It’s that time of year again! When the hot summer days turn into cool summer nights. The stars act as the night light for you and your friends. You are all sitting around the fire pit, catching up and enjoying each other’s company. But did you ever stop to think, where did the firewood come from? Of course not, right? Who thinks of something like that when the fire is burning bright? Well maybe this is something you should be thinking of…
If the wood fueling that fire came from a few county lines over from where you are, your ecosystem and your trees could be at risk! Now I know that this may sound harsh, but it’s the truth. If firewood is cut and transported more than 50 miles away from the site where it was cut, that wood may be carrying insects and diseases that could harm your trees.
So think about this. Wood in a familiar ecosystem may harbor bugs or diseases that it may be immune to. But if the wood is moved far enough away from its’ well-known ecosystem, it could introduce these bugs or diseases to this new area, paving the way for a serious problem. Moving the firewood gives these insects legs to move where they couldn’t once get. And if they can infect and harm other trees that means less trees, which means no pallets, which results in sad employees over at McIntosh Box and Pallet Company.
But, according to the Department of Environmental Conservation, there is a regulation in effect that prohibits the importing of firewood into NY unless it has been properly treated. The regulation also states that untreated wood can only be transported 50 miles from the source. Other sites discussing this issue will go as far as saying only 10 miles or less from the source is best practice.
Now this may come as a surprise to some of you readers. So let’s be clear, the fallen wood or brush in your back yard or that’s in your friend’s back yard a couple of houses down poses no threat to the surrounding trees. This only becomes an issue when you transport the wood from your back yard more than the recommended distance away.
You also may be wondering, what about those state of the art, freshly made Heat Treated Pallets from McIntosh Box and Pallet Company? How can those puppies travel thousands of miles without infesting any tree on foreign soil? Well that’s the beauty of Heat Treatment. This process mimics pasteurization; pallet manufacturers are heating up wood they wish to export overseas, clearing the wood of any harmful pests and diseases. Heating the core of the wood to 133°F for 30 minutes allows for the wood to be stamped and shipped overseas, minimizing the ecological damage done to foreign soil. McIntosh always follows the rules, saving the ecosystems one heat-treated pallet at a time.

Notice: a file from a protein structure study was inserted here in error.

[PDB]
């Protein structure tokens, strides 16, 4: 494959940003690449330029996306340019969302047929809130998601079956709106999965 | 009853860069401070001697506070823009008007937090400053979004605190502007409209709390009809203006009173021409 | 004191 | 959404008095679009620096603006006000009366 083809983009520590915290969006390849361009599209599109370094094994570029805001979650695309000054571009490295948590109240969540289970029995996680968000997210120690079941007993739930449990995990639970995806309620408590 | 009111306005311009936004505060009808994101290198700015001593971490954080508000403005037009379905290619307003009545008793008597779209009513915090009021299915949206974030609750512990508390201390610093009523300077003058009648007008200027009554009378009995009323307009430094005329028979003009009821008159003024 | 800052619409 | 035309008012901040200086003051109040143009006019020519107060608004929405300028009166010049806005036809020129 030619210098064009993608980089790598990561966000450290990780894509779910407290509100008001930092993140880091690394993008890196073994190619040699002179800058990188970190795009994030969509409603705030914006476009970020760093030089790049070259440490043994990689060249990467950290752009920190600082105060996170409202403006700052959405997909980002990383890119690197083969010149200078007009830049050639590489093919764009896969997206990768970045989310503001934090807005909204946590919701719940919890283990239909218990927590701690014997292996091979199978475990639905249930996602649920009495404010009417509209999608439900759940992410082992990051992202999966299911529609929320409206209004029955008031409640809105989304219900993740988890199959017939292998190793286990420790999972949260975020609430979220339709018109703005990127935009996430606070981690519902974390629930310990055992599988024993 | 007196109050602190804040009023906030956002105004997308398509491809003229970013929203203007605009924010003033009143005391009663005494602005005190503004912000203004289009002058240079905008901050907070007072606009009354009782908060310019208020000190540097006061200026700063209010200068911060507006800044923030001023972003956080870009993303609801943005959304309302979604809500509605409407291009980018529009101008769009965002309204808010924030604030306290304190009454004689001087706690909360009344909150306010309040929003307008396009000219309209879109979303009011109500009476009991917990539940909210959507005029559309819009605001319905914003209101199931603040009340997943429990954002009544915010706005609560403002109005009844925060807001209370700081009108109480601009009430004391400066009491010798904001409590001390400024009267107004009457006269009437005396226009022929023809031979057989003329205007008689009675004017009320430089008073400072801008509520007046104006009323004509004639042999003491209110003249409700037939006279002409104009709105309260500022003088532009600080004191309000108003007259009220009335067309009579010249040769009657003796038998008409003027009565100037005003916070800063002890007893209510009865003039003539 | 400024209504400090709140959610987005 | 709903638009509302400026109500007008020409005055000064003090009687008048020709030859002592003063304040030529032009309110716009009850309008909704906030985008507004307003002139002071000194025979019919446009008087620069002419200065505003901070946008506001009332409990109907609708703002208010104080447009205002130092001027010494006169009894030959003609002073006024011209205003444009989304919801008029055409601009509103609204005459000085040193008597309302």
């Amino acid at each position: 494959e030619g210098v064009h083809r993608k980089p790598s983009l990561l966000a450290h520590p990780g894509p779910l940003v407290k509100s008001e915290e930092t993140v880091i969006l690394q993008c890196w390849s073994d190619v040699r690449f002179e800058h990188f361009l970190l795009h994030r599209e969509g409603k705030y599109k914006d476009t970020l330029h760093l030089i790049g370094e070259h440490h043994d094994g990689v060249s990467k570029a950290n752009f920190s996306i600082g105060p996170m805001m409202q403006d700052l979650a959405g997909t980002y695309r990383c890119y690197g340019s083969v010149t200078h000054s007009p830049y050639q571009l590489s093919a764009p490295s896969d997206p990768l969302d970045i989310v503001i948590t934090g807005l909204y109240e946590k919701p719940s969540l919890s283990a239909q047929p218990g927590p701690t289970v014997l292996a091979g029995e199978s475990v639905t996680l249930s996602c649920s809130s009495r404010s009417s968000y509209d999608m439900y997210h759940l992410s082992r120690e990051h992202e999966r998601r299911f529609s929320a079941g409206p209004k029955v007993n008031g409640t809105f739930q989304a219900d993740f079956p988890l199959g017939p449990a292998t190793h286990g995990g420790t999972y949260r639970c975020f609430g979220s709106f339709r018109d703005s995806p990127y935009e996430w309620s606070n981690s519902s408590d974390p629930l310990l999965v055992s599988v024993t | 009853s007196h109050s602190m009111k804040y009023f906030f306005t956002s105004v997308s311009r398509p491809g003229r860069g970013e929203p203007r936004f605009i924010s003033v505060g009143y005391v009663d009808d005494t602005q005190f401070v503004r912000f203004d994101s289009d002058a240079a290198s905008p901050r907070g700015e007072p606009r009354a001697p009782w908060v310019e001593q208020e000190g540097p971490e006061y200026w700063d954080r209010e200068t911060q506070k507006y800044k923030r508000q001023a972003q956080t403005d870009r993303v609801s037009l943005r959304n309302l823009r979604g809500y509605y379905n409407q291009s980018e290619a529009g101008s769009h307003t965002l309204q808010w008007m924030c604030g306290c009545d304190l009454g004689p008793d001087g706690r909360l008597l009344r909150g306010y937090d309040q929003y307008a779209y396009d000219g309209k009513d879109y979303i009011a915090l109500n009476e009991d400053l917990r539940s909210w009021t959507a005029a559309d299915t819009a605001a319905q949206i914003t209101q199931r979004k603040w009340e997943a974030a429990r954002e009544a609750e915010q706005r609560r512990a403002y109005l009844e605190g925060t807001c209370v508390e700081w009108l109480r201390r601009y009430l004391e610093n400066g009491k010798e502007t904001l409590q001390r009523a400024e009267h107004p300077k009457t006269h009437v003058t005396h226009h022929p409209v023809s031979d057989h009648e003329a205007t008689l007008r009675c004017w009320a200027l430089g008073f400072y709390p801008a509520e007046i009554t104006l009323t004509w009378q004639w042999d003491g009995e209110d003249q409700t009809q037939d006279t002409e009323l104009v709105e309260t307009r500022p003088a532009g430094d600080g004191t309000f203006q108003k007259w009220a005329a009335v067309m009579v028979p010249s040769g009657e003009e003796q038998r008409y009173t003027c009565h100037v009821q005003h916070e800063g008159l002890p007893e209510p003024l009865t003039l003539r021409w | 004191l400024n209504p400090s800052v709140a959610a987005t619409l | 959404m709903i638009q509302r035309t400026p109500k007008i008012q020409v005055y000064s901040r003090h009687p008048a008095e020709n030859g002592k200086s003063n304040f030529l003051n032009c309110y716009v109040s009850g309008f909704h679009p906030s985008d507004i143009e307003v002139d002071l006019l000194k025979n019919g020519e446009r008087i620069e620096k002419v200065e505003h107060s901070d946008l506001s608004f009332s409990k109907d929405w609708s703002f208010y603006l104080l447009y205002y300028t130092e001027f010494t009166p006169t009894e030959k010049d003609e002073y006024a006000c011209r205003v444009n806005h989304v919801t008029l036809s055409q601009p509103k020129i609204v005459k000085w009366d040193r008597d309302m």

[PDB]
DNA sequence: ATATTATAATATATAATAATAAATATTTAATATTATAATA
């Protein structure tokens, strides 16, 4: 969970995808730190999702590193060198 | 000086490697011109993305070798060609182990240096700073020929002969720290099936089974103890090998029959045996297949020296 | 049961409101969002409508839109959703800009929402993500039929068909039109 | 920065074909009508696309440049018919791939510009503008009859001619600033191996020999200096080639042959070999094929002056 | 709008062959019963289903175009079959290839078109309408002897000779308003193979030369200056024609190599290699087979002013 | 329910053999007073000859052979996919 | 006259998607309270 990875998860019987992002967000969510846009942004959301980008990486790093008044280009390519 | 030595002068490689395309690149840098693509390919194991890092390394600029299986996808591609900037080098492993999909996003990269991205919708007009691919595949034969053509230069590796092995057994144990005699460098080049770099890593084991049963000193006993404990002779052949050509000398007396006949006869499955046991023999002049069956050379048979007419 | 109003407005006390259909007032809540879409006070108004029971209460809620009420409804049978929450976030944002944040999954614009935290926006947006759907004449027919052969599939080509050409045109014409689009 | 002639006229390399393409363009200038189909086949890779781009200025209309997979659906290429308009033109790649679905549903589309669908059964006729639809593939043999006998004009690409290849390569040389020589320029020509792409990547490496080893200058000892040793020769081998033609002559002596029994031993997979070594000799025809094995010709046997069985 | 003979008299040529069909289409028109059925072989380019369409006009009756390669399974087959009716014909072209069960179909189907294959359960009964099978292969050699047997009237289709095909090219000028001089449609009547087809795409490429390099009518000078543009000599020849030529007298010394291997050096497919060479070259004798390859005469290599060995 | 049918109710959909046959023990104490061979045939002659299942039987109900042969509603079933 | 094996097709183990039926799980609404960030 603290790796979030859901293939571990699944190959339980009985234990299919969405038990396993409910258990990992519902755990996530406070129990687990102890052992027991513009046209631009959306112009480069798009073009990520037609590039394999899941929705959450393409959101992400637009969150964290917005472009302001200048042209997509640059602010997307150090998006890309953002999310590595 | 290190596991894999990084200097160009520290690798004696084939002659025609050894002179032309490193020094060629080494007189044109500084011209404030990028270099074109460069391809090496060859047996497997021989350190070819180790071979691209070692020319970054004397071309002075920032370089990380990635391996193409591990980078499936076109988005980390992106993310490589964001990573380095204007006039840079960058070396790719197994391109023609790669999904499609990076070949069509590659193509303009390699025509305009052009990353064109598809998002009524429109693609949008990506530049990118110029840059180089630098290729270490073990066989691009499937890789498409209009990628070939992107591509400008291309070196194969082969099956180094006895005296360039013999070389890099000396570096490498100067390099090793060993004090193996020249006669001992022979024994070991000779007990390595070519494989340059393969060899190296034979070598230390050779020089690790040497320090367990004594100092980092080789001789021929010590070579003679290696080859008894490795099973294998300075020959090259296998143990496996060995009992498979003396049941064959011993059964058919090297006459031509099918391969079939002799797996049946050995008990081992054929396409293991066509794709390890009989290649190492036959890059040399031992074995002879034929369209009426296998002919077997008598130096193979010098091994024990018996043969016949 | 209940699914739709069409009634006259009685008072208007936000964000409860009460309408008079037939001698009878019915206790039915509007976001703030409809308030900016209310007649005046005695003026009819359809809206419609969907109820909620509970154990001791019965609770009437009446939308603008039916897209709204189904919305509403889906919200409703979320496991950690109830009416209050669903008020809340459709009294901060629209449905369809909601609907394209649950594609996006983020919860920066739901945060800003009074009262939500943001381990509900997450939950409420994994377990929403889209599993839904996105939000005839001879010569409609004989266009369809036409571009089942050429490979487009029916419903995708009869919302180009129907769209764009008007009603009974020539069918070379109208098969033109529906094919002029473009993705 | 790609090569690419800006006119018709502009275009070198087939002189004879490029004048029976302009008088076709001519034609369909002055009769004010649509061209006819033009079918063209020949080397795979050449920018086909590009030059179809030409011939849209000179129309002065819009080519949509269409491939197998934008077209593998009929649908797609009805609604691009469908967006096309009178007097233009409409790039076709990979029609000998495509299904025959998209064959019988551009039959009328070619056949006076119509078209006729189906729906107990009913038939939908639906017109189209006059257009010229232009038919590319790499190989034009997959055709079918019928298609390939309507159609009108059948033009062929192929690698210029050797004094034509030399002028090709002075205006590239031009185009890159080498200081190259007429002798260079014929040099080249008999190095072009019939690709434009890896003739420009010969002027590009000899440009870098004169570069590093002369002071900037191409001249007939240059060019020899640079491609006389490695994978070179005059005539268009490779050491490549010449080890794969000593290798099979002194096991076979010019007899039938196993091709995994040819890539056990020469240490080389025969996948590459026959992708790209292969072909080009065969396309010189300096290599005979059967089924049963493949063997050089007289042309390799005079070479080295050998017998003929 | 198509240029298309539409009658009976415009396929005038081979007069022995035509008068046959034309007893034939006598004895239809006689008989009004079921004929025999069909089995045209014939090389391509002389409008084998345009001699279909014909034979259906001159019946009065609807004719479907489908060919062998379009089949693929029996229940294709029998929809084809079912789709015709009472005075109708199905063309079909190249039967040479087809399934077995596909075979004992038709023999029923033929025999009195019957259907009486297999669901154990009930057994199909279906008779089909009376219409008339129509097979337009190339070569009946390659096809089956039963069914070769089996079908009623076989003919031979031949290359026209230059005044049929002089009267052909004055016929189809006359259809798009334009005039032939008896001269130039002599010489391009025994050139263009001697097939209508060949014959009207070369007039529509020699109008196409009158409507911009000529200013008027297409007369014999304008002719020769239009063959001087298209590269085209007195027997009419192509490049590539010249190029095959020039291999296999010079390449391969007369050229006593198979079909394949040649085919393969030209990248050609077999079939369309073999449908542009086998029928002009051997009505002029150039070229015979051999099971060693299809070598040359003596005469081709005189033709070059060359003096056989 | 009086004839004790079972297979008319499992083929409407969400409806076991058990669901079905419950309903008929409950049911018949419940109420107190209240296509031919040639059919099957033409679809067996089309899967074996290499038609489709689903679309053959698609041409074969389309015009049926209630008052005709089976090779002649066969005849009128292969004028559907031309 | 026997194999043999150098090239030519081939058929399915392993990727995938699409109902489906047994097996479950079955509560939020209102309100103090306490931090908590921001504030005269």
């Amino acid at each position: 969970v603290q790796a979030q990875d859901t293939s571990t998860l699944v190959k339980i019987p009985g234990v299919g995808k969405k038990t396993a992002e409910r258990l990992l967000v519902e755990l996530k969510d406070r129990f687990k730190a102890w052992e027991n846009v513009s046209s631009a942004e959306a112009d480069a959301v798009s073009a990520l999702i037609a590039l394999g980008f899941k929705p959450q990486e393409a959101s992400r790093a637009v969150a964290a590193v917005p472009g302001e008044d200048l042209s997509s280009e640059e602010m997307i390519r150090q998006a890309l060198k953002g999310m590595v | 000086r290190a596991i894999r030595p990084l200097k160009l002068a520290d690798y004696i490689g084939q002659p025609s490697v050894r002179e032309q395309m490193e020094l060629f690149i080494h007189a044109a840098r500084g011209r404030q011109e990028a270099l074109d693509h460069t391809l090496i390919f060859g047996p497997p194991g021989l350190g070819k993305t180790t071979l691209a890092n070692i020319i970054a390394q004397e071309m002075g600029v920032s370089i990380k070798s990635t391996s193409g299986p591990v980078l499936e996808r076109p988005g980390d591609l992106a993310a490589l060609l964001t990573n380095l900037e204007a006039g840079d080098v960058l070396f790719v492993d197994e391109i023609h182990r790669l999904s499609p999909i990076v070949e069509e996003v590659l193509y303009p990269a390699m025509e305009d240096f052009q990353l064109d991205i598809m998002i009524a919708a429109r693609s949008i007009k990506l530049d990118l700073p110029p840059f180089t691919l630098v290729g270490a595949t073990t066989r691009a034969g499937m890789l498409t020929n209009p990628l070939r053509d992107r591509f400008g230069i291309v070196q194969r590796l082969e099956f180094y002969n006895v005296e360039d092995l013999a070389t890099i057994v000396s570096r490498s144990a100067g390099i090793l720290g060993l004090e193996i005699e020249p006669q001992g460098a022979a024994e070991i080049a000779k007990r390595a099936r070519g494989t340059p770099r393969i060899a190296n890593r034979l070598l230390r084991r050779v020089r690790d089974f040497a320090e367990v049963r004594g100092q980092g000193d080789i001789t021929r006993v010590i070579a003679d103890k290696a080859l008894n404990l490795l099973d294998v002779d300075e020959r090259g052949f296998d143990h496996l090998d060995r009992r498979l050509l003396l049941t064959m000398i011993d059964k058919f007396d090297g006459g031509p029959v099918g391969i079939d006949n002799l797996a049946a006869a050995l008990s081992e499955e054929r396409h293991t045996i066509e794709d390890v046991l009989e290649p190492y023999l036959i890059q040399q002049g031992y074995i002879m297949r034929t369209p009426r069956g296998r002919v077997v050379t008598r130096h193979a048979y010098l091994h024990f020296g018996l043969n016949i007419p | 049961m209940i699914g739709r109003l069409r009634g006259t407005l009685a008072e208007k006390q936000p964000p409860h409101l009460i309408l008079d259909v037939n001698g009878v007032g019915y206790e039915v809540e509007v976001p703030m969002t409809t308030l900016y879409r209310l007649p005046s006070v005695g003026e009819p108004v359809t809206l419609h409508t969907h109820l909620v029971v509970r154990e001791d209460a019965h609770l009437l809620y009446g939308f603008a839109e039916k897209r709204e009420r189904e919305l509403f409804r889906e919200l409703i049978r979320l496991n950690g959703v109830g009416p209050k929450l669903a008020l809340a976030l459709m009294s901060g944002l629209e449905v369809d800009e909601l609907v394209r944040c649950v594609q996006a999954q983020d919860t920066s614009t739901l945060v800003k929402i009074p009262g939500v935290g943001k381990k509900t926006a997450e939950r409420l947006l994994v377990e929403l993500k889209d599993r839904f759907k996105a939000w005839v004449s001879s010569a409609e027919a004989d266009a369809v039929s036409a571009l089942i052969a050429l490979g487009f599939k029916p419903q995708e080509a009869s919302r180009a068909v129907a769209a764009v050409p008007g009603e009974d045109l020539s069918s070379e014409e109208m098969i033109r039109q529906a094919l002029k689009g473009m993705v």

So, what can you do to save the trees and allow McIntosh to keep supplying the best boxes, pallets and custom crates in the business?
- Keep the wood in the recommended mile range
- If you are going to move wood, make sure it has been properly treated
- Look to grocery stores for “fake firewood” as an alternative for mobile firewood
- If you see firewood on the side of the road for sale, but you’re going more than the recommended mile range, don’t buy the wood.
- If you are traveling and you know you’re going to need firewood, bring an axe to chop down wood at your final destination. You will save the surrounding ecosystem from disease and you can look and feel like a total bad ass (you get more bad ass points if you rock a Paul Bunyan style beard too).